The same thing has happened to the idea of believing has happened in the idea of hunger and thirst after something. That if you just want to say someone believed a person and accepted the ideas, so you mean by the belief mental assent, then you put the thing you gave the mental assent in, in a different case. The word you put, whatever it is you believe in and inflection at the end, it's different. And that is normally called the dative case. There's actually a list of them when you teach people how to speak, how to translate Greek. You've got to teach them that there's a nominative when it's the subject, there's a vocative when you're addressing someone that you're talking to. There's an accusative when you're talking about things being done to the person. There's a genitive that means of, and I've already talked about that when we talked about passe moi du pain, pass of the bread. Or if you're hungry and thirst of righteousness is the way the language would be, then you mean some of it. But here it's talking about believing. And in the case of believing, meaning that you believe what's said, you trust the truthfulness of what's said, they use another of those endings, inflections, it's called the dative.
But when the Bible was written and these verses about believing in Jesus were put there, and here's one right now, whoever believes in him, normally with little prepositions in, you take a dative following, but the writer changed it and put an ace, which is the word into. And so he made it believe into Jesus. There are some versions of the Amplified Bible which seeks to bring out these truths for English readers, and depending on which version you get, you'll find verse 18, whoever believes in him is not condemned. In the Amplified version, they amplify the word believe, so you get the point that I'm making. And it reads to rely on, trust in, adhere to, I might have the order wrong now, but, commit oneself to, has a list of four or five, and if you look through all the places in the New Testament where it talks about believing in Jesus in the Amplified Bible, it often uses a string of things. Because those translators didn't think they could capture the truth that the writer has put a believe into Jesus. Because it's got not only the mental ascent, but the sense of conviction, and the sense of trust, and the sense of commitment.
So it's not just believe in Jesus, but to commit yourself, and trust in him, and rely on him, abandon yourself to him. It's what you do when you've tried everything else, and you know that they didn't work. And you come to Jesus and say, Lord, if you save me, I won't be saved. And you trust him to do what you can't do. Apply the same thing, it's the same happening with language, it's what I'm quoting from our text that says, ones who hunger and thirst into righteousness. The same phenomenon of language has got the deeper meaning. And so when I meet people who have tried out church, often the gospel that they were trying out was being good, or being nice, or being reformed. There's no reformation that you could make that will make you saved. Might make you a better citizen, might make you a better husband. But with God, it's only his righteousness that will satisfy the need that made you hunger and thirst for righteousness. But that's what the gospel is offering. And the Bible in the New Testament says the righteousness of God has come down from heaven. It's not found in church. It's not found in your good things.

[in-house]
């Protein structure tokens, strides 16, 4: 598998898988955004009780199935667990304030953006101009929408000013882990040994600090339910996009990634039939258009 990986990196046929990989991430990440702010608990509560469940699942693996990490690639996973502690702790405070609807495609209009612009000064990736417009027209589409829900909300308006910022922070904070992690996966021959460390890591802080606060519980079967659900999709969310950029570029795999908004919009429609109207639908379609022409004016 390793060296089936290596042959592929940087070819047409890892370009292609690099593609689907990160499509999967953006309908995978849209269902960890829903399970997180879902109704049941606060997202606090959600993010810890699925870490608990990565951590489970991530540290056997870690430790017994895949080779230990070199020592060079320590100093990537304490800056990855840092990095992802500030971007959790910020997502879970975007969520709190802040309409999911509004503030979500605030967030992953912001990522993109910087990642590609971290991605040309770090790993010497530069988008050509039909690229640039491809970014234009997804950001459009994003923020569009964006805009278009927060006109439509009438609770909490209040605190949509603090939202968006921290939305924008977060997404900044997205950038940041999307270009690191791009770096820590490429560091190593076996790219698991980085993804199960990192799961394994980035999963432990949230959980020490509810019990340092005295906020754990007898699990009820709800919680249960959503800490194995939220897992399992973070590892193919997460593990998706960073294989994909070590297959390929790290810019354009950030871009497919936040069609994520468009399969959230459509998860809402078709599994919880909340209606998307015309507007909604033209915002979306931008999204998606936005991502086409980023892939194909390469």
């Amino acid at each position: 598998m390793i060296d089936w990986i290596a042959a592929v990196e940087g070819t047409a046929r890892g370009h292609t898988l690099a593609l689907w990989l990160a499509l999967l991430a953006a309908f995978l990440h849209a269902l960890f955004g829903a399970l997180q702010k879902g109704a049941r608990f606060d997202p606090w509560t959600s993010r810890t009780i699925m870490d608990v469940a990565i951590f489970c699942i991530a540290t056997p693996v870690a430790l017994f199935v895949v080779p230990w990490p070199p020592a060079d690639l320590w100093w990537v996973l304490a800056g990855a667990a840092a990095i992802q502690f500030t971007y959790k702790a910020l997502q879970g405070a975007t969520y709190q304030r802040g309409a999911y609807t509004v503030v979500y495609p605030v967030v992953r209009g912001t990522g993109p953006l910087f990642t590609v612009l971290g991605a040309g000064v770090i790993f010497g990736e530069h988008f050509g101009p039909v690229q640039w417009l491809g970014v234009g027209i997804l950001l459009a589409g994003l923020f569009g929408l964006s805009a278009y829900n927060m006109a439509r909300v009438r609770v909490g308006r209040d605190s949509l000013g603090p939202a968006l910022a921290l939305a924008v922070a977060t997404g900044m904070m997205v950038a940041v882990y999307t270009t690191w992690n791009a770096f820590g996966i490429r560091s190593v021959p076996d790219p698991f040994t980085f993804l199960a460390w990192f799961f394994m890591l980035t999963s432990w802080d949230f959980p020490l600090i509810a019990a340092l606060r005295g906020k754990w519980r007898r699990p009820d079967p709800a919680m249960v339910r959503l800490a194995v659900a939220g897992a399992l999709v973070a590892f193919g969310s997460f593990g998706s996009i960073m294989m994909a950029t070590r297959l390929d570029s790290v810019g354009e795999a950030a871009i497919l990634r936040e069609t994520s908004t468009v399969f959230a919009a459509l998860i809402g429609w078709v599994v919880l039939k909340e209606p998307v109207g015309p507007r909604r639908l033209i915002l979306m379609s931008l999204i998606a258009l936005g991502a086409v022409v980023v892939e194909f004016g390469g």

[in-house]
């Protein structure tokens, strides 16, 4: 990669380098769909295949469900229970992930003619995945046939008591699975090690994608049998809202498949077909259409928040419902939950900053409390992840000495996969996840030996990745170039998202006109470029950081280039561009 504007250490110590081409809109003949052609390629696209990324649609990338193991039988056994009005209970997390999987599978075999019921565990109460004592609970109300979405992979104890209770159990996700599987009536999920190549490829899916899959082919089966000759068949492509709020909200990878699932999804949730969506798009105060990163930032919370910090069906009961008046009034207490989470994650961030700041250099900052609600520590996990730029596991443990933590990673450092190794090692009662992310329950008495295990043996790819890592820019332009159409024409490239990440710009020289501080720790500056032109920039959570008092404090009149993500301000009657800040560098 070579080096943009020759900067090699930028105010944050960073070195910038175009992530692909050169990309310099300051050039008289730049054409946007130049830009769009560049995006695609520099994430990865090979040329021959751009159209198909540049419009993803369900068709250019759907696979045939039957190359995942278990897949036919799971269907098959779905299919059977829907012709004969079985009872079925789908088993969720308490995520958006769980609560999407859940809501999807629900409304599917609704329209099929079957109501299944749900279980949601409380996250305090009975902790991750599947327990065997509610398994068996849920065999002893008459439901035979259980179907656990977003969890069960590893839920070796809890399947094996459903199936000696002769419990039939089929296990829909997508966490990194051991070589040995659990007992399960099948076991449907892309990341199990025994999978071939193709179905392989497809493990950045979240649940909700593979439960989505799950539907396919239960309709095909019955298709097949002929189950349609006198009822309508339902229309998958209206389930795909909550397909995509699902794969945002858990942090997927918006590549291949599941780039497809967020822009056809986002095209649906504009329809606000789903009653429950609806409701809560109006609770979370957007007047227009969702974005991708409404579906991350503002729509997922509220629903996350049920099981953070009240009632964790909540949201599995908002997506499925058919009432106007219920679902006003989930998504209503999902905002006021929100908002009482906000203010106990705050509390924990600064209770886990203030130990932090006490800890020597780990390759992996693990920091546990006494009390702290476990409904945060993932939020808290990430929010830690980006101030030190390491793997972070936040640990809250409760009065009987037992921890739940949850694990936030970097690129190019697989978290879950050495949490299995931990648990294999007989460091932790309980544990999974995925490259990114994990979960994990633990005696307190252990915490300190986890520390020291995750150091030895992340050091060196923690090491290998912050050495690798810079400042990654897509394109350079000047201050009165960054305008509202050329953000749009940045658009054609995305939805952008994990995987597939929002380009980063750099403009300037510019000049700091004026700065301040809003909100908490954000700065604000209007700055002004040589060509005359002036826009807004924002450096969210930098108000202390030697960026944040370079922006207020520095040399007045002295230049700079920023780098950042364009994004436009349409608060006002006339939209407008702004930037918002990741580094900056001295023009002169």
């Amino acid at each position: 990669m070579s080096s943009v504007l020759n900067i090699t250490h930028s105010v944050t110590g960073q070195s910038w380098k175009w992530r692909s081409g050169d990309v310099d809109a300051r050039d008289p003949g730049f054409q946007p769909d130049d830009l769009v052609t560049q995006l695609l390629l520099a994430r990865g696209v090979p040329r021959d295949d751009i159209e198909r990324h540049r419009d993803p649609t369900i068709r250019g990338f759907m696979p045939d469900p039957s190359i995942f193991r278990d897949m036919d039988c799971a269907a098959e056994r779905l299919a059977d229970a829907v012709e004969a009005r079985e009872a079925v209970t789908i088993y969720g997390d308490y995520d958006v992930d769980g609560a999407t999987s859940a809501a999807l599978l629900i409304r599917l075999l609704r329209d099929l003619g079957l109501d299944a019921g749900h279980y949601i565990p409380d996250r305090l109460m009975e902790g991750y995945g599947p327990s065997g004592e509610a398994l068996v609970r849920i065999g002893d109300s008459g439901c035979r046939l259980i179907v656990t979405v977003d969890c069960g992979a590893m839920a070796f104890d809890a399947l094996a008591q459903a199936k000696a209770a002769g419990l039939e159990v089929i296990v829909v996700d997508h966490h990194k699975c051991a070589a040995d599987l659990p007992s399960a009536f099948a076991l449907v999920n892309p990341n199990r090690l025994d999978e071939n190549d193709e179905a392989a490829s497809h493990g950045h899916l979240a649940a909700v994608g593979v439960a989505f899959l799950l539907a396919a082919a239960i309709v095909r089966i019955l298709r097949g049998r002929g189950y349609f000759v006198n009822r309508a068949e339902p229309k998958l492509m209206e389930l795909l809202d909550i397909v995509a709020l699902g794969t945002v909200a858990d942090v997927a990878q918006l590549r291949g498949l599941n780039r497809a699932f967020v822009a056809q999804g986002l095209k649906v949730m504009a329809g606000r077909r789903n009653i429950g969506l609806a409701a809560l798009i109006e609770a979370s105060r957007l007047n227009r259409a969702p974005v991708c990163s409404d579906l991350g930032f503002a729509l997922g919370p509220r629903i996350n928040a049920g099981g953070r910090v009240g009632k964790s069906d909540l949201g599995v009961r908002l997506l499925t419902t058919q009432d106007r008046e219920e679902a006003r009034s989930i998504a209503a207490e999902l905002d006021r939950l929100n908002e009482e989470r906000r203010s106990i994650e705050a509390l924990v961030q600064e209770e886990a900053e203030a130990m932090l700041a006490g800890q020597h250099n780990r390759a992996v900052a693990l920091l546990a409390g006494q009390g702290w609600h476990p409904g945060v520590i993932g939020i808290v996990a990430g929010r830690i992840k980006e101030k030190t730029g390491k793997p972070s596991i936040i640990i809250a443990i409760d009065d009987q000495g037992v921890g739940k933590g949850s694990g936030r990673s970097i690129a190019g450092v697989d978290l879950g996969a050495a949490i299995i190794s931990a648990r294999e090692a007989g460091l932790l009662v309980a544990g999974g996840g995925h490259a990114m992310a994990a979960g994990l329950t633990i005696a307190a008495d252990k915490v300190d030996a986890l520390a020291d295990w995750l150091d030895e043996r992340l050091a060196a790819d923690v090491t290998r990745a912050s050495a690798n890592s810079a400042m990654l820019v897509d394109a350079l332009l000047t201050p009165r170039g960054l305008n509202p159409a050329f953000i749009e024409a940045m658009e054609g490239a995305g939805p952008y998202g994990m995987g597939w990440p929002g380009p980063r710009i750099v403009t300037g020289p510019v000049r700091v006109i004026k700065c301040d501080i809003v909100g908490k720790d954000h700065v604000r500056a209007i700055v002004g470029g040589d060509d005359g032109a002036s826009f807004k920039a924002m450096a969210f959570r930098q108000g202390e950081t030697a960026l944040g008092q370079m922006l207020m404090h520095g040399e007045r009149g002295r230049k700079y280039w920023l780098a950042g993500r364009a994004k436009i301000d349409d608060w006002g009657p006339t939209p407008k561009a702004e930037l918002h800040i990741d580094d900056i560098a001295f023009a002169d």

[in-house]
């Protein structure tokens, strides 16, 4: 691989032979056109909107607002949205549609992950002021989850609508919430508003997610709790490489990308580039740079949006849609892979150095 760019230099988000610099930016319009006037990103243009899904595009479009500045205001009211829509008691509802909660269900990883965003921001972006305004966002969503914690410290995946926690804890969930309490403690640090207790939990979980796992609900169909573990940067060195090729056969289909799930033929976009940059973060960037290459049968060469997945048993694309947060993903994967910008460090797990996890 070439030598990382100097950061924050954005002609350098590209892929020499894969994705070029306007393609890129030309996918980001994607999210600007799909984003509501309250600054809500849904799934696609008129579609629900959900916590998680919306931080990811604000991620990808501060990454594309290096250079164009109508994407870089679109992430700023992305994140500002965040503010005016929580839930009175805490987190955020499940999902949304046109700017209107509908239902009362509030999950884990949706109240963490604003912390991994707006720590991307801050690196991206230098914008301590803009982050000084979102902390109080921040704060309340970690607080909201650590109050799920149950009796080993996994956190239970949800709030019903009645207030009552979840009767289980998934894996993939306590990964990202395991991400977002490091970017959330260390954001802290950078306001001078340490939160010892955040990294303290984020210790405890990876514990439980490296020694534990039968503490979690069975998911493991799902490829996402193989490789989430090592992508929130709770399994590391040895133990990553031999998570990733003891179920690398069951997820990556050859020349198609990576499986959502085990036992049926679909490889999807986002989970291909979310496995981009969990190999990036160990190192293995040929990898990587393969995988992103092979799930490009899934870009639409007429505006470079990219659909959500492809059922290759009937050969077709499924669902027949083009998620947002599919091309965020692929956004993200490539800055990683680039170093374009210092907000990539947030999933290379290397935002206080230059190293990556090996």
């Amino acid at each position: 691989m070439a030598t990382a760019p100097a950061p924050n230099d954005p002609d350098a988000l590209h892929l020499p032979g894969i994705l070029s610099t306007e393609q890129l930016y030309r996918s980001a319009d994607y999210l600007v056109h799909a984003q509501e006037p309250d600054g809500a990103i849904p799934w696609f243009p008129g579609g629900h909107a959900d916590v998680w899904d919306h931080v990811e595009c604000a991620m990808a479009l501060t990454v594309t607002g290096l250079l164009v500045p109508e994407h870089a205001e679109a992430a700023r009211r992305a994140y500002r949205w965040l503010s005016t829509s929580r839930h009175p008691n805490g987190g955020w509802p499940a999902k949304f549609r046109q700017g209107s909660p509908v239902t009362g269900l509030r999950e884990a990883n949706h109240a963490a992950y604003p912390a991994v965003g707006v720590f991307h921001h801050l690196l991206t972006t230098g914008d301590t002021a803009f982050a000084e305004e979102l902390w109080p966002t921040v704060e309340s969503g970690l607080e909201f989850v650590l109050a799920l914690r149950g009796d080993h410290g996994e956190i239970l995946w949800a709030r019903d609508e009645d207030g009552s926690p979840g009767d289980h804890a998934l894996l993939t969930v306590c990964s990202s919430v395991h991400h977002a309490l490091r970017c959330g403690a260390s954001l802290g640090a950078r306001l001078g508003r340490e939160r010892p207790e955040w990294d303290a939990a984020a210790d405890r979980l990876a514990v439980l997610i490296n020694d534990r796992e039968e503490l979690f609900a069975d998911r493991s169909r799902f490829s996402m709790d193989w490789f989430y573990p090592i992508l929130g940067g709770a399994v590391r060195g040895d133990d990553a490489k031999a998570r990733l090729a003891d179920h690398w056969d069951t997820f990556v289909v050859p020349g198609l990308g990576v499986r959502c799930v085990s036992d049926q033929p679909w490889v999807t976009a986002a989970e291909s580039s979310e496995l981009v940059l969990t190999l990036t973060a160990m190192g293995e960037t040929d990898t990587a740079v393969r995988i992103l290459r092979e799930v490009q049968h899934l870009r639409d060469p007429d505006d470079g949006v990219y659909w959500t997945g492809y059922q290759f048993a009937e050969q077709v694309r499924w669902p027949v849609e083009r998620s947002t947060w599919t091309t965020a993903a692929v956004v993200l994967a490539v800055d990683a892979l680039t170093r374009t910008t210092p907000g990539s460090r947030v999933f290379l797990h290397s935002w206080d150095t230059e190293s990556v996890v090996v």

It's not found by being a better man. It's not found by your being reformed enough to be a good upstanding citizen of God. He'll make you that, and when he's done it, he takes away the past. Which is why that verse in blessed is those who hunger and thirst after righteousness shall be satisfied. If you discover in practice what I'm talking about, it'll become your most favourite verse in the Bible. And even though you might have a bad backlog of things that could make you feel really sick if you dwell on them, it won't change the fact that God has given you the peace of God that passes all understanding, and it's an acid test. Do you have the peace of God? Because if you've been given the righteousness of God, you will be satisfied, filled. And your assurance question that you might have hidden from others, am I really saved, will be answered. What a fantastic thing, whoever believes into him, it's a little Greek word, ace, it means into, is not condemned, but whoever does not so believe is condemned already because he has not believed into the name of the only son of God. Our righteousness is what God gives us, and he alone can bring that satisfaction with his righteousness. That's my message this morning, let's pray.
Heavenly Father, I thank you for the opportunity to go slowly in these beatitudes, because Lord, it'd be so easy to run over the top of them and not realise that we didn't get it all. Lord, I pray for any person sitting here who needs the righteousness of God, would you make a really thirsty, hungry father, and then would you help them to believe Jesus for his gift of righteousness to begin their Christian life, to satisfy their Christian heart. We ask this in Jesus' name, amen.